Amit G. Singal, MD, MS, discusses the utility of frontline lenvatinib and sorafenib in hepatocellular carcinoma.
Amit G. Singal, MD, MS, medical director, Liver Tumor Program, clinical chief, Hepatology, Dedman Family Scholar in Clinical Care, David Bruton, Jr. Professorship in Clinical Cancer Research, UT Southwestern Medical Center, discusses the utility of frontline lenvatinib (Lenvima) and sorafenib (Nexavar) in hepatocellular carcinoma (HCC).
The May 2020 FDA approval of atezolizumab (Tecentriq) in combination with bevacizumab (Avastin) established the regimen as the frontline standard for the majority of patients with unresectable or metastatic HCC, says Singal. However, some patients, such as those with advanced liver dysfunction, Child-Pugh B cirrhosis, or significant portal hypertension, are not eligible to receive the combination therapy, Singal explains. This is because the findings from the IMbrave150 trial, for which the approval of atezolizumab/bevacizumab was based on, did not include safety data regarding these patient subgroups, Singal says.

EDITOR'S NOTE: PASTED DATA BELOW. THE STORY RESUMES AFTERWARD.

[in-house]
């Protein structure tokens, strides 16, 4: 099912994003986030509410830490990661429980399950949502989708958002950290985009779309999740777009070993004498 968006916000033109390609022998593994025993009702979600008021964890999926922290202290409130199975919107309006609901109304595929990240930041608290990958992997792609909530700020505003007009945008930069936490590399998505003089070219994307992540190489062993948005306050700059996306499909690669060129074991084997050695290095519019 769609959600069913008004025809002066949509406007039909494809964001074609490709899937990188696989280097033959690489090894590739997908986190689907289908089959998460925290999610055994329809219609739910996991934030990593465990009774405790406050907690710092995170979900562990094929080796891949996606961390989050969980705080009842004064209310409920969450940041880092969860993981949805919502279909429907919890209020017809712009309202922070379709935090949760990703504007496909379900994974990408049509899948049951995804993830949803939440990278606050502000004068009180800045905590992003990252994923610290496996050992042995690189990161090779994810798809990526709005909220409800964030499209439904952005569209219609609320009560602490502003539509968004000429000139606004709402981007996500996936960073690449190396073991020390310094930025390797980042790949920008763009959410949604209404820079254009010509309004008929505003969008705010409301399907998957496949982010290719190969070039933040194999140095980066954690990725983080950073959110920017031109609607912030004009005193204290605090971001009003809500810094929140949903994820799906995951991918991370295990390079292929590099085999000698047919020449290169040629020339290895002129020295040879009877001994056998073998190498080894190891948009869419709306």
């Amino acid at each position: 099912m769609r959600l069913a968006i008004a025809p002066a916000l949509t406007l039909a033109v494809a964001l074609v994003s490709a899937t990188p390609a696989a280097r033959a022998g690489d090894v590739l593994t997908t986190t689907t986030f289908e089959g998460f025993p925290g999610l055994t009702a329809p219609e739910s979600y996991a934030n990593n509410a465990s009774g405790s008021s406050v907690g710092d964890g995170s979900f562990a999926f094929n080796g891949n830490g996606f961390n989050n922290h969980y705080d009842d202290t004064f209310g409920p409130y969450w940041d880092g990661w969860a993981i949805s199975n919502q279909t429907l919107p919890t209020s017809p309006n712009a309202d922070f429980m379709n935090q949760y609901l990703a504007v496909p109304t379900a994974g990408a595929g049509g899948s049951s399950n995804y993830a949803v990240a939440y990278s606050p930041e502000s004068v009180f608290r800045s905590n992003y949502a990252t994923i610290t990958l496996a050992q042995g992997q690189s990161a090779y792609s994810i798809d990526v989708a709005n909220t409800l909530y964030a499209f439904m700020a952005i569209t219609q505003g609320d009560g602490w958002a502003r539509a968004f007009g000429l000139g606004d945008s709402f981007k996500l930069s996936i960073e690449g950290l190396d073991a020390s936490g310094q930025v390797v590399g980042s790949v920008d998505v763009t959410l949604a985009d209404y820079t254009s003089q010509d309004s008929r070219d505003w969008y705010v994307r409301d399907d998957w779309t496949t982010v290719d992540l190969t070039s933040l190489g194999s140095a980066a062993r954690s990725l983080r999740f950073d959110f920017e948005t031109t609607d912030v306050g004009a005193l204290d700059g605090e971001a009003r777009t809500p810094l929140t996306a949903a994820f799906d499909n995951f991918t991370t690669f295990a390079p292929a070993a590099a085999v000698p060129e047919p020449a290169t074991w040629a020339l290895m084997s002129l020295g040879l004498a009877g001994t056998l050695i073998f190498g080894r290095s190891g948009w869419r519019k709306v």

However, some safety data have been published regarding the utility of the multikinase inhibitors lenvatinib and sorafenib as frontline options for these patients and remain preferred therapeutic options, Singal says. Additionally, findings from the phase 1/2 CheckMate-040 trial demonstrated clinical activity with single-agent nivolumab (Opdivo) in patients with Child-Pugh B advanced HCC. As such, nivolumab monotherapy could also be considered for well-selected patients who are ineligible for atezolizumab/bevacizumab, concludes Singal.